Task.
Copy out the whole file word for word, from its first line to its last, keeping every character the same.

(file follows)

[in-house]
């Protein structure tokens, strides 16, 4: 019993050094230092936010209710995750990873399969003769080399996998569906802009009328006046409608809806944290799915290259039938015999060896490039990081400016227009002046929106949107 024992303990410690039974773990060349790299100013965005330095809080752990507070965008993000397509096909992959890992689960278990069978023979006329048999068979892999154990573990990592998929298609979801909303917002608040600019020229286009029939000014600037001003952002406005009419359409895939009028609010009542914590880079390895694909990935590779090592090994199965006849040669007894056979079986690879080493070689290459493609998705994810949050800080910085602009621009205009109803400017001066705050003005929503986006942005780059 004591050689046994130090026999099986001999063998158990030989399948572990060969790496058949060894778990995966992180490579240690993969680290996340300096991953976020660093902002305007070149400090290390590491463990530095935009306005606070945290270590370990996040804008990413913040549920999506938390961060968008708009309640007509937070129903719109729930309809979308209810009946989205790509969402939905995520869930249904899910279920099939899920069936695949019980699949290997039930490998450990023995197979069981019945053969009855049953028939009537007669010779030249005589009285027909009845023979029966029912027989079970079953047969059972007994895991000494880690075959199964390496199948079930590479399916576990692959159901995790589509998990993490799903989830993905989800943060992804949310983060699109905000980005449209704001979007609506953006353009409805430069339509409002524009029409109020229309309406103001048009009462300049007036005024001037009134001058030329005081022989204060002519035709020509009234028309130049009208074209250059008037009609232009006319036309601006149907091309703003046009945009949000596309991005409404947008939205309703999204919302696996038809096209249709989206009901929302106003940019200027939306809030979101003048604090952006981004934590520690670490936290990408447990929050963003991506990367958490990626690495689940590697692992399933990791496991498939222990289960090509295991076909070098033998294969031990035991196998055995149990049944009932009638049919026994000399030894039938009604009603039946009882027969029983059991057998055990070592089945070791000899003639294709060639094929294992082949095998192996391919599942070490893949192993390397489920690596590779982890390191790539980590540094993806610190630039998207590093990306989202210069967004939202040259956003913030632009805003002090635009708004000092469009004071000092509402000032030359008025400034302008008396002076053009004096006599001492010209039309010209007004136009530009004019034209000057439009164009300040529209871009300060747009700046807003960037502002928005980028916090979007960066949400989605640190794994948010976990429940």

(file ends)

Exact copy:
[in-house]
């Protein structure tokens, strides 16, 4: 019993050094230092936010209710995750990873399969003769080399996998569906802009009328006046409608809806944290799915290259039938015999060896490039990081400016227009002046929106949107 024992303990410690039974773990060349790299100013965005330095809080752990507070965008993000397509096909992959890992689960278990069978023979006329048999068979892999154990573990990592998929298609979801909303917002608040600019020229286009029939000014600037001003952002406005009419359409895939009028609010009542914590880079390895694909990935590779090592090994199965006849040669007894056979079986690879080493070689290459493609998705994810949050800080910085602009621009205009109803400017001066705050003005929503986006942005780059 004591050689046994130090026999099986001999063998158990030989399948572990060969790496058949060894778990995966992180490579240690993969680290996340300096991953976020660093902002305007070149400090290390590491463990530095935009306005606070945290270590370990996040804008990413913040549920999506938390961060968008708009309640007509937070129903719109729930309809979308209810009946989205790509969402939905995520869930249904899910279920099939899920069936695949019980699949290997039930490998450990023995197979069981019945053969009855049953028939009537007669010779030249005589009285027909009845023979029966029912027989079970079953047969059972007994895991000494880690075959199964390496199948079930590479399916576990692959159901995790589509998990993490799903989830993905989800943060992804949310983060699109905000980005449209704001979007609506953006353009409805430069339509409002524009029409109020229309309406103001048009009462300049007036005024001037009134001058030329005081022989204060002519035709020509009234028309130049009208074209250059008037009609232009006319036309601006149907091309703003046009945009949000596309991005409404947008939205309703999204919302696996038809096209249709989206009901929302106003940019200027939306809030979101003048604090952006981004934590520690670490936290990408447990929050963003991506990367958490990626690495689940590697692992399933990791496991498939222990289960090509295991076909070098033998294969031990035991196998055995149990049944009932009638049919026994000399030894039938009604009603039946009882027969029983059991057998055990070592089945070791000899003639294709060639094929294992082949095998192996391919599942070490893949192993390397489920690596590779982890390191790539980590540094993806610190630039998207590093990306989202210069967004939202040259956003913030632009805003002090635009708004000092469009004071000092509402000032030359008025400034302008008396002076053009004096006599001492010209039309010209007004136009530009004019034209000057439009164009300040529209871009300060747009700046807003960037502002928005980028916090979007960066949400989605640190794994948010976990429940």